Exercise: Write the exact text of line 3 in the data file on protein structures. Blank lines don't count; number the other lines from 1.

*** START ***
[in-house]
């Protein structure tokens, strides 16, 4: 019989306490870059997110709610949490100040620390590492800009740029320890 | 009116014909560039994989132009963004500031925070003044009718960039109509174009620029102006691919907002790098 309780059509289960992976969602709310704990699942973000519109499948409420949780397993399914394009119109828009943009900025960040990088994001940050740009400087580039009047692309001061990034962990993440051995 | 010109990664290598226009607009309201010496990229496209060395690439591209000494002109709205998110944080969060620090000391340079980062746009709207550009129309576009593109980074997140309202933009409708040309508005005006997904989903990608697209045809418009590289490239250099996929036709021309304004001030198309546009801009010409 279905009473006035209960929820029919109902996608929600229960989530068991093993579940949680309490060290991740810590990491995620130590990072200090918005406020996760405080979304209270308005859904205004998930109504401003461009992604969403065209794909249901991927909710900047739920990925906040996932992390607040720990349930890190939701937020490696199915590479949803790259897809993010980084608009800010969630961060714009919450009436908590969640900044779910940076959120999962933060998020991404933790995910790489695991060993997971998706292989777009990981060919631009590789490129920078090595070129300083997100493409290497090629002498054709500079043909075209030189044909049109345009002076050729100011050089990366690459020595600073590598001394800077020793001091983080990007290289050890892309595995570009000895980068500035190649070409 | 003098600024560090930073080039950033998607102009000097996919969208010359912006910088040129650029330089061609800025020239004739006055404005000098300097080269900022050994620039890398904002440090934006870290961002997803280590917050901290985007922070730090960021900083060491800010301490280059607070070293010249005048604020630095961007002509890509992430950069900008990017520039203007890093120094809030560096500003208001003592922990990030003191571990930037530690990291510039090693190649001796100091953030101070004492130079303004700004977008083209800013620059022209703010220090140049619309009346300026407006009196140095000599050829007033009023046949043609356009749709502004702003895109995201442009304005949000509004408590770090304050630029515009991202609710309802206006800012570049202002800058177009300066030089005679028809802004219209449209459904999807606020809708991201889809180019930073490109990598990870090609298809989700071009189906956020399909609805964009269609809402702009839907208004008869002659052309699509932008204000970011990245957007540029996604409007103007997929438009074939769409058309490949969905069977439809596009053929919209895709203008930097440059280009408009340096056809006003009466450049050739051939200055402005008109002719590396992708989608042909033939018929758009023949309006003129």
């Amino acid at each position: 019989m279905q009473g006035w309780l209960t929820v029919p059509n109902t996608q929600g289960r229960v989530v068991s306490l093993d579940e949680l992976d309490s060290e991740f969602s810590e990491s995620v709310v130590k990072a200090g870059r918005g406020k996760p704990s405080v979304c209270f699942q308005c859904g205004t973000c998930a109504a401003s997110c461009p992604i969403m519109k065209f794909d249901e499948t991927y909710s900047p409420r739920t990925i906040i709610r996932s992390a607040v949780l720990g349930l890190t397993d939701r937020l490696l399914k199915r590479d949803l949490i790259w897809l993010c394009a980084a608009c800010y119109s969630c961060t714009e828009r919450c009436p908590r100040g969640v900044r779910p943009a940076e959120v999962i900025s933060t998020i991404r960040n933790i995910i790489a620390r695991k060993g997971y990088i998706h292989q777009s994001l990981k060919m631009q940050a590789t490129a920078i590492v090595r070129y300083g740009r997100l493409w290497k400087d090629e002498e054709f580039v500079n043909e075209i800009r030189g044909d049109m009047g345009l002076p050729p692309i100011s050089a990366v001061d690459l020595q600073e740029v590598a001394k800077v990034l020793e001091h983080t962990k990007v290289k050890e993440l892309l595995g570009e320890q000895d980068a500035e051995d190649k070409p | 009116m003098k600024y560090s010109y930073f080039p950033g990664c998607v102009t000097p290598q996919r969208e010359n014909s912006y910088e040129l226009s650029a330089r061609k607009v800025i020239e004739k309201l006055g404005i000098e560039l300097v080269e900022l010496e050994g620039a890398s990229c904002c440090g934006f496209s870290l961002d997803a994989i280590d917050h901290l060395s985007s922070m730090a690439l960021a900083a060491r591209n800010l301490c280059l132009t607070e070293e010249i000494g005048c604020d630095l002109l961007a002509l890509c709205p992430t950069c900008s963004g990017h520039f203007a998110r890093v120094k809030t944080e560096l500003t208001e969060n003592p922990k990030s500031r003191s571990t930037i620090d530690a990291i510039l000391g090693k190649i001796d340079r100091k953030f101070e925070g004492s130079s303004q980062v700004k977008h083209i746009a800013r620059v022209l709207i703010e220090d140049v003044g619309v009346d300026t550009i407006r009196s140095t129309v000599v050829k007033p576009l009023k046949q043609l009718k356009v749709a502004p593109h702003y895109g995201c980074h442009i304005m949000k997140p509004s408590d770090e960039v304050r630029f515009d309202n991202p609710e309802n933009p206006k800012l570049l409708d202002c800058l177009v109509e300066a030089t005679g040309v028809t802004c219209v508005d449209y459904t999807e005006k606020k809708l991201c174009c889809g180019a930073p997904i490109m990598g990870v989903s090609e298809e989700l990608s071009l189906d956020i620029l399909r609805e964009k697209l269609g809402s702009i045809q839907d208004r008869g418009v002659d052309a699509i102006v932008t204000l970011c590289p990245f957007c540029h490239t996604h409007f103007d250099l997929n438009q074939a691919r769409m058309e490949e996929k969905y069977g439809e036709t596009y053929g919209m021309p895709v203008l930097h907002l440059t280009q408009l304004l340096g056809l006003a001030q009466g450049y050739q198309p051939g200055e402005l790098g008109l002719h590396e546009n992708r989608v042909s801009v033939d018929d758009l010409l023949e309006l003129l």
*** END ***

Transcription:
């Amino acid at each position: 019989m279905q009473g006035w309780l209960t929820v029919p059509n109902t996608q929600g289960r229960v989530v068991s306490l093993d579940e949680l992976d309490s060290e991740f969602s810590e990491s995620v709310v130590k990072a200090g870059r918005g406020k996760p704990s405080v979304c209270f699942q308005c859904g205004t973000c998930a109504a401003s997110c461009p992604i969403m519109k065209f794909d249901e499948t991927y909710s900047p409420r739920t990925i906040i709610r996932s992390a607040v949780l720990g349930l890190t397993d939701r937020l490696l399914k199915r590479d949803l949490i790259w897809l993010c394009a980084a608009c800010y119109s969630c961060t714009e828009r919450c009436p908590r100040g969640v900044r779910p943009a940076e959120v999962i900025s933060t998020i991404r960040n933790i995910i790489a620390r695991k060993g997971y990088i998706h292989q777009s994001l990981k060919m631009q940050a590789t490129a920078i590492v090595r070129y300083g740009r997100l493409w290497k400087d090629e002498e054709f580039v500079n043909e075209i800009r030189g044909d049109m009047g345009l002076p050729p692309i100011s050089a990366v001061d690459l020595q600073e740029v590598a001394k800077v990034l020793e001091h983080t962990k990007v290289k050890e993440l892309l595995g570009e320890q000895d980068a500035e051995d190649k070409p | 009116m003098k600024y560090s010109y930073f080039p950033g990664c998607v102009t000097p290598q996919r969208e010359n014909s912006y910088e040129l226009s650029a330089r061609k607009v800025i020239e004739k309201l006055g404005i000098e560039l300097v080269e900022l010496e050994g620039a890398s990229c904002c440090g934006f496209s870290l961002d997803a994989i280590d917050h901290l060395s985007s922070m730090a690439l960021a900083a060491r591209n800010l301490c280059l132009t607070e070293e010249i000494g005048c604020d630095l002109l961007a002509l890509c709205p992430t950069c900008s963004g990017h520039f203007a998110r890093v120094k809030t944080e560096l500003t208001e969060n003592p922990k990030s500031r003191s571990t930037i620090d530690a990291i510039l000391g090693k190649i001796d340079r100091k953030f101070e925070g004492s130079s303004q980062v700004k977008h083209i746009a800013r620059v022209l709207i703010e220090d140049v003044g619309v009346d300026t550009i407006r009196s140095t129309v000599v050829k007033p576009l009023k046949q043609l009718k356009v749709a502004p593109h702003y895109g995201c980074h442009i304005m949000k997140p509004s408590d770090e960039v304050r630029f515009d309202n991202p609710e309802n933009p206006k800012l570049l409708d202002c800058l177009v109509e300066a030089t005679g040309v028809t802004c219209v508005d449209y459904t999807e005006k606020k809708l991201c174009c889809g180019a930073p997904i490109m990598g990870v989903s090609e298809e989700l990608s071009l189906d956020i620029l399909r609805e964009k697209l269609g809402s702009i045809q839907d208004r008869g418009v002659d052309a699509i102006v932008t204000l970011c590289p990245f957007c540029h490239t996604h409007f103007d250099l997929n438009q074939a691919r769409m058309e490949e996929k969905y069977g439809e036709t596009y053929g919209m021309p895709v203008l930097h907002l440059t280009q408009l304004l340096g056809l006003a001030q009466g450049y050739q198309p051939g200055e402005l790098g008109l002719h590396e546009n992708r989608v042909s801009v033939d018929d758009l010409l023949e309006l003129l």